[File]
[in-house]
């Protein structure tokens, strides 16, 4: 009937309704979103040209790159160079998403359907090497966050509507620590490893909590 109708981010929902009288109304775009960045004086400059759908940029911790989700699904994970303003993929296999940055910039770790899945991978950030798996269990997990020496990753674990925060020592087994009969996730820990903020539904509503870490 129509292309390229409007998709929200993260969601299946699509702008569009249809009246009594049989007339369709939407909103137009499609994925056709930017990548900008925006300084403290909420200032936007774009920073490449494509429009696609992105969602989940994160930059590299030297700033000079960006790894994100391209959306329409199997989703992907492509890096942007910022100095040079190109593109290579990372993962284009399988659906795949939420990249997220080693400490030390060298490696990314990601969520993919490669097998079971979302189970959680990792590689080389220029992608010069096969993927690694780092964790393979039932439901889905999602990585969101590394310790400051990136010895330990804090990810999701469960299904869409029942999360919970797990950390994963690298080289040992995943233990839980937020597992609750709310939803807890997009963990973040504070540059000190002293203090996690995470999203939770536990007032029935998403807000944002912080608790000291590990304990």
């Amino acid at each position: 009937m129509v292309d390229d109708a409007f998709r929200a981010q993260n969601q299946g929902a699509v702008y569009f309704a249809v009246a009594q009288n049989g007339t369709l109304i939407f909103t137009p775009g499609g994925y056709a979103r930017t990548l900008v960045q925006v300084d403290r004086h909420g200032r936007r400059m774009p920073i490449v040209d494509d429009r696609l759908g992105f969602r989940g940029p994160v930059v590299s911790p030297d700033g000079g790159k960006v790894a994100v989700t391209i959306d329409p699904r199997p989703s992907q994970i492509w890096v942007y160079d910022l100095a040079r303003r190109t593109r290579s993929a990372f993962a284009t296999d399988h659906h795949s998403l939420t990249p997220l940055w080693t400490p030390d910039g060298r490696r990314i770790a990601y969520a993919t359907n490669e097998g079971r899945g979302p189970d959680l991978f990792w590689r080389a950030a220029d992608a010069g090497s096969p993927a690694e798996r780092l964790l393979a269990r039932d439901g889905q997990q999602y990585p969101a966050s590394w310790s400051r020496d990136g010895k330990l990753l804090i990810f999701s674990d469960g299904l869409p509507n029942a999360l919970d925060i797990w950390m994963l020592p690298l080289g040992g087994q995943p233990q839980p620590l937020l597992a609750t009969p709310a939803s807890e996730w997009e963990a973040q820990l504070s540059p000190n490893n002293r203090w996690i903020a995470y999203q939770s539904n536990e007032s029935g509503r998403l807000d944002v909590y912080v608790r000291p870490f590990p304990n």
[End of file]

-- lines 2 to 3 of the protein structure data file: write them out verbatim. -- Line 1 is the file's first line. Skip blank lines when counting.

């Protein structure tokens, strides 16, 4: 009937309704979103040209790159160079998403359907090497966050509507620590490893909590 109708981010929902009288109304775009960045004086400059759908940029911790989700699904994970303003993929296999940055910039770790899945991978950030798996269990997990020496990753674990925060020592087994009969996730820990903020539904509503870490 129509292309390229409007998709929200993260969601299946699509702008569009249809009246009594049989007339369709939407909103137009499609994925056709930017990548900008925006300084403290909420200032936007774009920073490449494509429009696609992105969602989940994160930059590299030297700033000079960006790894994100391209959306329409199997989703992907492509890096942007910022100095040079190109593109290579990372993962284009399988659906795949939420990249997220080693400490030390060298490696990314990601969520993919490669097998079971979302189970959680990792590689080389220029992608010069096969993927690694780092964790393979039932439901889905999602990585969101590394310790400051990136010895330990804090990810999701469960299904869409029942999360919970797990950390994963690298080289040992995943233990839980937020597992609750709310939803807890997009963990973040504070540059000190002293203090996690995470999203939770536990007032029935998403807000944002912080608790000291590990304990």
């Amino acid at each position: 009937m129509v292309d390229d109708a409007f998709r929200a981010q993260n969601q299946g929902a699509v702008y569009f309704a249809v009246a009594q009288n049989g007339t369709l109304i939407f909103t137009p775009g499609g994925y056709a979103r930017t990548l900008v960045q925006v300084d403290r004086h909420g200032r936007r400059m774009p920073i490449v040209d494509d429009r696609l759908g992105f969602r989940g940029p994160v930059v590299s911790p030297d700033g000079g790159k960006v790894a994100v989700t391209i959306d329409p699904r199997p989703s992907q994970i492509w890096v942007y160079d910022l100095a040079r303003r190109t593109r290579s993929a990372f993962a284009t296999d399988h659906h795949s998403l939420t990249p997220l940055w080693t400490p030390d910039g060298r490696r990314i770790a990601y969520a993919t359907n490669e097998g079971r899945g979302p189970d959680l991978f990792w590689r080389a950030a220029d992608a010069g090497s096969p993927a690694e798996r780092l964790l393979a269990r039932d439901g889905q997990q999602y990585p969101a966050s590394w310790s400051r020496d990136g010895k330990l990753l804090i990810f999701s674990d469960g299904l869409p509507n029942a999360l919970d925060i797990w950390m994963l020592p690298l080289g040992g087994q995943p233990q839980p620590l937020l597992a609750t009969p709310a939803s807890e996730w997009e963990a973040q820990l504070s540059p000190n490893n002293r203090w996690i903020a995470y999203q939770s539904n536990e007032s029935g509503r998403l807000d944002v909590y912080v608790r000291p870490f590990p304990n």